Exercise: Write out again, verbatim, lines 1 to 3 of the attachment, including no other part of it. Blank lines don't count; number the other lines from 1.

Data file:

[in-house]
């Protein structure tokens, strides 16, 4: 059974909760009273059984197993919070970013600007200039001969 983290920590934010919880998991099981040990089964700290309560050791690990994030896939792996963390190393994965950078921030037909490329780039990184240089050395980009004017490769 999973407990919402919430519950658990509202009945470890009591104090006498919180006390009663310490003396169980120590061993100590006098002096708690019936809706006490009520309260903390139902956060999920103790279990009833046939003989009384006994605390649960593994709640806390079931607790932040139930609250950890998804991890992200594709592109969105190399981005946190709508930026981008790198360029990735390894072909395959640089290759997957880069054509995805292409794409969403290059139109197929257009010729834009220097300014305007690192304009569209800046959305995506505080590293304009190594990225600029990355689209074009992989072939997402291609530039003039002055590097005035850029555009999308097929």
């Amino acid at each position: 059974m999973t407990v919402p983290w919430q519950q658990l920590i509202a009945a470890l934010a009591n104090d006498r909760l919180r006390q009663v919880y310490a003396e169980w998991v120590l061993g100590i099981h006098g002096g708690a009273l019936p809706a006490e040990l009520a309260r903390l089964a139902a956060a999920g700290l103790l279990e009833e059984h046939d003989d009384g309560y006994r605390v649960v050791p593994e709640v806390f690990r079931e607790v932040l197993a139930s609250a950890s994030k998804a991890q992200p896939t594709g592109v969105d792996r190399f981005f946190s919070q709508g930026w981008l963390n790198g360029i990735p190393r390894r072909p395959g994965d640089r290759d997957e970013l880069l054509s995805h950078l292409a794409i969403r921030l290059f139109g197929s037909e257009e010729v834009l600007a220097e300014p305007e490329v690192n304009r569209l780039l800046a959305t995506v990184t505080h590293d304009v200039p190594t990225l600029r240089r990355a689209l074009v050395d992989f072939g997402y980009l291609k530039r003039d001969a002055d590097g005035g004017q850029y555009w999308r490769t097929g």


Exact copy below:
[in-house]
């Protein structure tokens, strides 16, 4: 059974909760009273059984197993919070970013600007200039001969 983290920590934010919880998991099981040990089964700290309560050791690990994030896939792996963390190393994965950078921030037909490329780039990184240089050395980009004017490769 999973407990919402919430519950658990509202009945470890009591104090006498919180006390009663310490003396169980120590061993100590006098002096708690019936809706006490009520309260903390139902956060999920103790279990009833046939003989009384006994605390649960593994709640806390079931607790932040139930609250950890998804991890992200594709592109969105190399981005946190709508930026981008790198360029990735390894072909395959640089290759997957880069054509995805292409794409969403290059139109197929257009010729834009220097300014305007690192304009569209800046959305995506505080590293304009190594990225600029990355689209074009992989072939997402291609530039003039002055590097005035850029555009999308097929």
């Amino acid at each position: 059974m999973t407990v919402p983290w919430q519950q658990l920590i509202a009945a470890l934010a009591n104090d006498r909760l919180r006390q009663v919880y310490a003396e169980w998991v120590l061993g100590i099981h006098g002096g708690a009273l019936p809706a006490e040990l009520a309260r903390l089964a139902a956060a999920g700290l103790l279990e009833e059984h046939d003989d009384g309560y006994r605390v649960v050791p593994e709640v806390f690990r079931e607790v932040l197993a139930s609250a950890s994030k998804a991890q992200p896939t594709g592109v969105d792996r190399f981005f946190s919070q709508g930026w981008l963390n790198g360029i990735p190393r390894r072909p395959g994965d640089r290759d997957e970013l880069l054509s995805h950078l292409a794409i969403r921030l290059f139109g197929s037909e257009e010729v834009l600007a220097e300014p305007e490329v690192n304009r569209l780039l800046a959305t995506v990184t505080h590293d304009v200039p190594t990225l600029r240089r990355a689209l074009v050395d992989f072939g997402y980009l291609k530039r003039d001969a002055d590097g005035g004017q850029y555009w999308r490769t097929g």